Re-connecting Cultural and Environmental Records: Towards a New Consensus?

Organisers Ben Gearey (University of Birmingham) and Paul Garwood (University of Birmingham)

Equipped only with the practical skills and epistemology of the natural sciences, the environmental archaeologist comes to conclusions about human activity which are naïve in the extreme: thus prehistoric Britain becomes peopled with pastoralists, slash and burn swiddeners, or whatever commonsense rationalisation of the evidence comes to hand.” (Thomas, 1990: 4)

It is over twenty years since the above paper was published, a bold critique of the position of environmental archaeology with respect to its ‘parent discipline’ of archaeology. In this paper Julian Thomas outlined how environmental archaeology was, in general, failing to stay in touch with contemporary debates and theoretical developments within the ‘mainstream’ of archaeology such as the increasing impact of post-structuralism, hermeneutics, Marxism and associated calls for a “politically committed and interpretative archaeology…” Where Environmental Archaeology had any explicit theoretical stance at all, this was regarded as closer to the increasingly vilified ‘New Archaeology’ and hence separate from the ‘parent discipline’ to the extent that it represented a “…crisis for archaeology as a whole.” (Thomas 1990: 2). It was hypothesised that this had arisen in part from ‘scientism’, or the increasing emphasis on the importance of scientific knowledge within broader social and academic contexts. One of the central premises of the paper is: “…how is it possible to investigate a proxy record of people exploiting an environment, like a pollen diagram, without knowledge of concepts like that of social relations of production, or an awareness of fields like time geography? 

Whilst this position does not necessarily reflect the dominant attitude to ‘scientific’ archaeology during the 1990’s (e.g. Bintliff 1991), the ‘environment-culture’ issue certainly remained open to debate in subsequent years (e.g. Edwards and Sadler 1999 and papers therein, Tipping et al. 2004). Recently it has been observed that there has been a ‘re-awakening’ of what has been referred to as ‘neo-environmentally deterministic’ studies in archaeology (Brown 2008). Certainly there have been more attempts to explicitly incorporate data from environmental archaeology into considerations of prehistoric cultural change (e.g. Bonsall et al. 2002, Schulting 2010, Garrow and Sturt 2011, Turney and Brown 2007). This period has also seen technical developments such as the work of the POLLANDCAL network (e.g. Fyfe 2006) and Bayesian chronological modelling which are permitting palaeoenvironmental records to achieve greater spatial and temporal precision (e.g. Gearey et al. 2009), offering ‘formal’ approaches to linking different records. In this session we invite papers that consider the current relationship between ‘environmental’ and ‘social’ archaeologies. To what extent are current approaches to palaeoenvironmental and archaeological data allowing a more nuanced exploration of the inter-relationship between past cultures and environments? Or is the epistemological basis of environmental archaeology, broadly defined, something which must de facto lead to ‘environmentally deterministic’ interpretations of the archaeological record? Can we begin to outline future possibilities for constructive debate and discussion regarding the link between our understanding of the social realm in the past and environmental patterns and processes such as vegetation, climate change and sea level rise? Do we need a new paradigm to incorporate such themes? Or are the aims, methods and approaches of social/cultural and environmental archaeologies ultimately irreconcilable?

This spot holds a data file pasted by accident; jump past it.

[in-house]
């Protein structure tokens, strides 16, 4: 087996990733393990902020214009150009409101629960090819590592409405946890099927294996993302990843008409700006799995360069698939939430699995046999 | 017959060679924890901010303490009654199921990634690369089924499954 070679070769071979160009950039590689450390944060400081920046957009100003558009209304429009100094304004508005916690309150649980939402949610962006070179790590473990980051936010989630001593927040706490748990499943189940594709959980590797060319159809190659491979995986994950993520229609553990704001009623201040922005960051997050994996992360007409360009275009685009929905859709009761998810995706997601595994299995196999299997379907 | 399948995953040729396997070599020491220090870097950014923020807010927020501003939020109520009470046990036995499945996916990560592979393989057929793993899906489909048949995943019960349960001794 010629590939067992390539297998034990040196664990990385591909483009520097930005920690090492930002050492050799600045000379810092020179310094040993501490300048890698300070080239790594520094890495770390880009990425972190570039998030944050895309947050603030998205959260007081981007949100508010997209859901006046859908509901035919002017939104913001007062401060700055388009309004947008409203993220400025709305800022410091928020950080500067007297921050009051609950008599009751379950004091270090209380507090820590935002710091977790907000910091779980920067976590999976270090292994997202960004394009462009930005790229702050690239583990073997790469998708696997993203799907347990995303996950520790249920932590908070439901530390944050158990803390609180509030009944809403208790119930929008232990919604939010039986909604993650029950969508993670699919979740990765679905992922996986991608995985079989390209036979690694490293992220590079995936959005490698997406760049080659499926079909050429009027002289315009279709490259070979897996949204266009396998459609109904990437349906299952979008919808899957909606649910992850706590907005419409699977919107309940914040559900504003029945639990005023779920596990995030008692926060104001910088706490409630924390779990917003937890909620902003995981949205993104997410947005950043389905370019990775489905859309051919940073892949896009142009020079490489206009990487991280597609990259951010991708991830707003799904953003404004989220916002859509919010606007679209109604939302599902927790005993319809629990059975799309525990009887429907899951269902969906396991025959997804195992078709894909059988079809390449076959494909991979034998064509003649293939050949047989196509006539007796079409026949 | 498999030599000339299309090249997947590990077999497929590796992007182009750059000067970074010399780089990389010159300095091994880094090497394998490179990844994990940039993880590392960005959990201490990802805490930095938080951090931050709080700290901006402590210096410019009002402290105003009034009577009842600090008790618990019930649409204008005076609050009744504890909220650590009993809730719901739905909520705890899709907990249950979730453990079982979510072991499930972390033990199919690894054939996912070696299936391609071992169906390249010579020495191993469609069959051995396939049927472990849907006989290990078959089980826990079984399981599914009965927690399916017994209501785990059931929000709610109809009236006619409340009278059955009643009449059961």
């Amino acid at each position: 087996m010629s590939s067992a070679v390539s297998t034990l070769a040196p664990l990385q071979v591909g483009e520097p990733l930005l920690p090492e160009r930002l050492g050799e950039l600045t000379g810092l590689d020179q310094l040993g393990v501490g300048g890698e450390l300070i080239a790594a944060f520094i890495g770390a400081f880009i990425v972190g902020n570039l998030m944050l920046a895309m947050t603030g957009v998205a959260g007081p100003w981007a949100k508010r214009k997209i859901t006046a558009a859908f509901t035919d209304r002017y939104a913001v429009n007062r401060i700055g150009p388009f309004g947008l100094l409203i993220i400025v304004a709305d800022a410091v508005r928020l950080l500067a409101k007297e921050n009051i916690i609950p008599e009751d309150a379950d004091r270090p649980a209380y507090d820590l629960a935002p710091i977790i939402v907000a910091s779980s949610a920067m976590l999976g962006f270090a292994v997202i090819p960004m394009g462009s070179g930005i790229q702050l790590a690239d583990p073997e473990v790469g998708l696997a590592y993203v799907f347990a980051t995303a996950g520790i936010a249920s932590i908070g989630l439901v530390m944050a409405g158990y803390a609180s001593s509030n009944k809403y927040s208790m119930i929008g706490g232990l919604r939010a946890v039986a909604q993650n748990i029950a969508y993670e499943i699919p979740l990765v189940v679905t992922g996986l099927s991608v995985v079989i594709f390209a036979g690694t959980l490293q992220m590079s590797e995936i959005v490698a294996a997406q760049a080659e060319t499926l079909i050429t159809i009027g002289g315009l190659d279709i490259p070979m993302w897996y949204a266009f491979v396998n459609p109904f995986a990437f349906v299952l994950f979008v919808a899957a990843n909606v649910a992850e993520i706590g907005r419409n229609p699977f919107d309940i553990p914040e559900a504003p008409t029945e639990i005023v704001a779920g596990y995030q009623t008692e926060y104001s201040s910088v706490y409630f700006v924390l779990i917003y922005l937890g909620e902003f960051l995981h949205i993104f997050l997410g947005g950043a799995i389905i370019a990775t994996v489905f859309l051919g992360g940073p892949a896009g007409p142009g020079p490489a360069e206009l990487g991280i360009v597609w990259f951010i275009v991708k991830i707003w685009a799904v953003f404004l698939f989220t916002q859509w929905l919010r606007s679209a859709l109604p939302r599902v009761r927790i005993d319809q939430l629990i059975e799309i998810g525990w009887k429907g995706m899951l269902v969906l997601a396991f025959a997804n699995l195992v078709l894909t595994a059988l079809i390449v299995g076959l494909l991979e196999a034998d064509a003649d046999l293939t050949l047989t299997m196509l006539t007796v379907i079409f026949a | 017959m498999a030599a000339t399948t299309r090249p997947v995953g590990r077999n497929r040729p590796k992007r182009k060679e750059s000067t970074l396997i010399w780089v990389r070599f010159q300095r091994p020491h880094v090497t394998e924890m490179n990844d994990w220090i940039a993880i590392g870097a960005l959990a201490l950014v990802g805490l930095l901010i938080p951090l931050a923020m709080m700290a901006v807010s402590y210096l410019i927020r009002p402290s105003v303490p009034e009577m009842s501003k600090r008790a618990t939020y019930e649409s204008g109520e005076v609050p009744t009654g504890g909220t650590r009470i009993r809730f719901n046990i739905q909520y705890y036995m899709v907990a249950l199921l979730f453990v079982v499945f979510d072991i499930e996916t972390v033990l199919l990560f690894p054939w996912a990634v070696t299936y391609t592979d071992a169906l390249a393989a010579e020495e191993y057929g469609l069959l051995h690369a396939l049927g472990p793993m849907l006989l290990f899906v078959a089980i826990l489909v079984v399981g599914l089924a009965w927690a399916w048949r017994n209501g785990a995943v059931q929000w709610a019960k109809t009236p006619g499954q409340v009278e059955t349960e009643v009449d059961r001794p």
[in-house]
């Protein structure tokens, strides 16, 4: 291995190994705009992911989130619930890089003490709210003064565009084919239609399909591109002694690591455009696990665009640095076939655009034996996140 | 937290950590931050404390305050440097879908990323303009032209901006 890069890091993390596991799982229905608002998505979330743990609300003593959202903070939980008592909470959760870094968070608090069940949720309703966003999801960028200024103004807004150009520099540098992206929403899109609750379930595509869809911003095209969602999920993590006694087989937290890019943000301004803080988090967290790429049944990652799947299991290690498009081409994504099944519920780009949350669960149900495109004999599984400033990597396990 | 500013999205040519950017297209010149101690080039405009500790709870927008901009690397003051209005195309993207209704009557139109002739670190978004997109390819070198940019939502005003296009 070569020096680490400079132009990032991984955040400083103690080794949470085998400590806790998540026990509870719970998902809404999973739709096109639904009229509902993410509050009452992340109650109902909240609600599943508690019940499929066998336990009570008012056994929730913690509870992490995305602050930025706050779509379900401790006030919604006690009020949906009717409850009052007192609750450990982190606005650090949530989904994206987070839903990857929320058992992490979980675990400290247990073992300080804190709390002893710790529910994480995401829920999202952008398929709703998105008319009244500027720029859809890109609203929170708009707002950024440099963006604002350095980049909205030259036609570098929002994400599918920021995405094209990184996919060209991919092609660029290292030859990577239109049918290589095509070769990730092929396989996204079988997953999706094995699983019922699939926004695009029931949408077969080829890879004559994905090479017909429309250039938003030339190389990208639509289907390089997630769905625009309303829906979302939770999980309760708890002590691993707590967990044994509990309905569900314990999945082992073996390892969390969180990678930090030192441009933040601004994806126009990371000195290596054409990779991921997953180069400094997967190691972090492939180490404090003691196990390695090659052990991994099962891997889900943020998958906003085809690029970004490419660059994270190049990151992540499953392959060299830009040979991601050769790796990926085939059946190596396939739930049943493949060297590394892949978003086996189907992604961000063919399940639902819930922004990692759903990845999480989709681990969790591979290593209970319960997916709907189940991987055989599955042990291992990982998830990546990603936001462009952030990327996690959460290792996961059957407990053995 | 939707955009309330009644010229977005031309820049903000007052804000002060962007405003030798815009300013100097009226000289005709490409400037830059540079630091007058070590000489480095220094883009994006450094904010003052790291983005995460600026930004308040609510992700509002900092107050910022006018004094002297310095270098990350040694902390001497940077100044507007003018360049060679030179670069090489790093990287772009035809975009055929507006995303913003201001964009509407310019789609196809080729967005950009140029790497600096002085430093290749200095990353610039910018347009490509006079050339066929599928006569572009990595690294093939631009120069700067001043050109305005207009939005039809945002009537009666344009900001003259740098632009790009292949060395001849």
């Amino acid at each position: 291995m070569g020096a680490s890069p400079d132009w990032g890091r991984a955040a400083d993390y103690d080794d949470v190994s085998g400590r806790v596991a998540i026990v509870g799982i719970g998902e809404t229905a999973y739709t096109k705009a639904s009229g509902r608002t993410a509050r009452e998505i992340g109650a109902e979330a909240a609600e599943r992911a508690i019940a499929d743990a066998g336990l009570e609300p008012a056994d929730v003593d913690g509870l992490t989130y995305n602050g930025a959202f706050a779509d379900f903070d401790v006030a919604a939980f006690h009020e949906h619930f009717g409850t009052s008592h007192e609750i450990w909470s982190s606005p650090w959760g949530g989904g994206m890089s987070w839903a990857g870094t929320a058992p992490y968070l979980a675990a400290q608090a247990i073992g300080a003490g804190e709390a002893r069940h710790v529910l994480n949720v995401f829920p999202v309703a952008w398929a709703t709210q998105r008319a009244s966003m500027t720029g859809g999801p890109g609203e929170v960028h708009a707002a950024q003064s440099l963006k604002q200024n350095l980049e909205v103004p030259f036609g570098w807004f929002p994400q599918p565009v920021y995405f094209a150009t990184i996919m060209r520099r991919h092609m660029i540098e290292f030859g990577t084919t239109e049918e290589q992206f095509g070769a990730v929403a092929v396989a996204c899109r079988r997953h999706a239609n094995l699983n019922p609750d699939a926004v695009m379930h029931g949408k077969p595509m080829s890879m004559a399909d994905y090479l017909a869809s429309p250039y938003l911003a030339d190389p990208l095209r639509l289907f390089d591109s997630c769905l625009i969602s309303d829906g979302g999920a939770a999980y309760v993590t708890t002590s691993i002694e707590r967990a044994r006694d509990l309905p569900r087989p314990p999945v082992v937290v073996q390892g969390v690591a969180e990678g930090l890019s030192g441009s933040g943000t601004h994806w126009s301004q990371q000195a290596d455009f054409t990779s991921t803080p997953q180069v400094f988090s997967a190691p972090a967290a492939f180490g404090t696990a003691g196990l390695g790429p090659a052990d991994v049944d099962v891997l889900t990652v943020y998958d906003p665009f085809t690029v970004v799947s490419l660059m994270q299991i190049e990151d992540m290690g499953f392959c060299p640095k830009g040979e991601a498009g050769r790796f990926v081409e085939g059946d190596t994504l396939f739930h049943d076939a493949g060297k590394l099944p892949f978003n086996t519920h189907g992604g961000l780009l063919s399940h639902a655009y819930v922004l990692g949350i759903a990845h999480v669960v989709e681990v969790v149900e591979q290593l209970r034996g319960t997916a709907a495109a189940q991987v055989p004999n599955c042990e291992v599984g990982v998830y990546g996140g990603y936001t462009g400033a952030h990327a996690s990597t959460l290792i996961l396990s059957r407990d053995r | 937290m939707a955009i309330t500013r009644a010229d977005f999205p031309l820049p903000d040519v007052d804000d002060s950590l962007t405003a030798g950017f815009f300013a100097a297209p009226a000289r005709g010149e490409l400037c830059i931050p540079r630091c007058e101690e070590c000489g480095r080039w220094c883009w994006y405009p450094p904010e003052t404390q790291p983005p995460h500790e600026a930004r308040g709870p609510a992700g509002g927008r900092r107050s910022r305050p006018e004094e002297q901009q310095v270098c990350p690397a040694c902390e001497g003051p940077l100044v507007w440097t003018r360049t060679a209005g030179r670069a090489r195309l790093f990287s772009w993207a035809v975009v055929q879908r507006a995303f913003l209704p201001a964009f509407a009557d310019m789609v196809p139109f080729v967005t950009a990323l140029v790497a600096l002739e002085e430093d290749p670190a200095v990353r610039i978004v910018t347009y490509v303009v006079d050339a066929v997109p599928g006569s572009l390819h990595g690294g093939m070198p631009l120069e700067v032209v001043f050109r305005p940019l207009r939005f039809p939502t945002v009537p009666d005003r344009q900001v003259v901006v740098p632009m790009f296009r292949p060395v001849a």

Bintliff, J. 1991. Post-modernism, rhetoric and scholasticism at TAG: the current state of British archaeological theory. Antiquity 65, 274-278.
Bonsall, C., Macklin, M.G., Andersen, D.E. and Payton, R.W. Climate change and the adoption of agriculture in north-west Europe. European Journal of Archaeology 5, 1, 9-23.
Brown, A. P. 2008. Geoarchaeology, the four dimensional fluvial matrix and climatic causality. Geomorphology 101, 278-297.
Edwards, K.J. and Sadler, J. 1999.  Striving for an environment-human consensus. Quaternary Proceedings 7, v-vii.
Fyfe, R. 2006. GIS and the application of a model of pollen deposition and dispersal: a new approach to testing landscape hypotheses using the POLLANDCAL models. Journal of Archaeological Science 33, 483-493.
Garrow, D. and Sturt, F. 2011. Grey waters bright with Neolithic Argonauts? Maritime connections and the Mesolithic-Neolithic transition within the ‘western seaways’ of Britain 5000-3500 BC. Antiquity 85, 59-72.
Gearey, B.R., Marshall, P. and Hamilton, D. 2009. Correlating archaeological and palaeoenvironmental records using a Bayesian approach: a case study from Sutton Common, South Yorkshire, England. Journal of Archaeological Science 36, 1477-1487.
Schulting, R. 2010. Holocene environmental change and the Mesolithic-Neolithic transition in north-west Europe: revisiting two models. Environmental Archaeology 15, 2, 160-172.
Thomas, J. 1990. Silent running: the ills of environmental archaeology. Scottish Archaeological Review 7, 2-6.
Tipping, R., Haggart, A., Milburn, P. and Thomas, J. 2004. Landscape perception in the early Bronze Age: henge construction at Picts Knowe, southern Scotland: a palaeoecological perspective. In E.Carver & O.Delong (eds) Modern Views – Ancient Lands. BAR 377. Oxford: Archaeopress, 41-51.
Turney, C. S. M. and Brown, H. 2007. Catastrophic early Holocene sea level rise, human migration and the Neolithic transition in Europe. Quaternary Science Reviews 26, 2036-2041.

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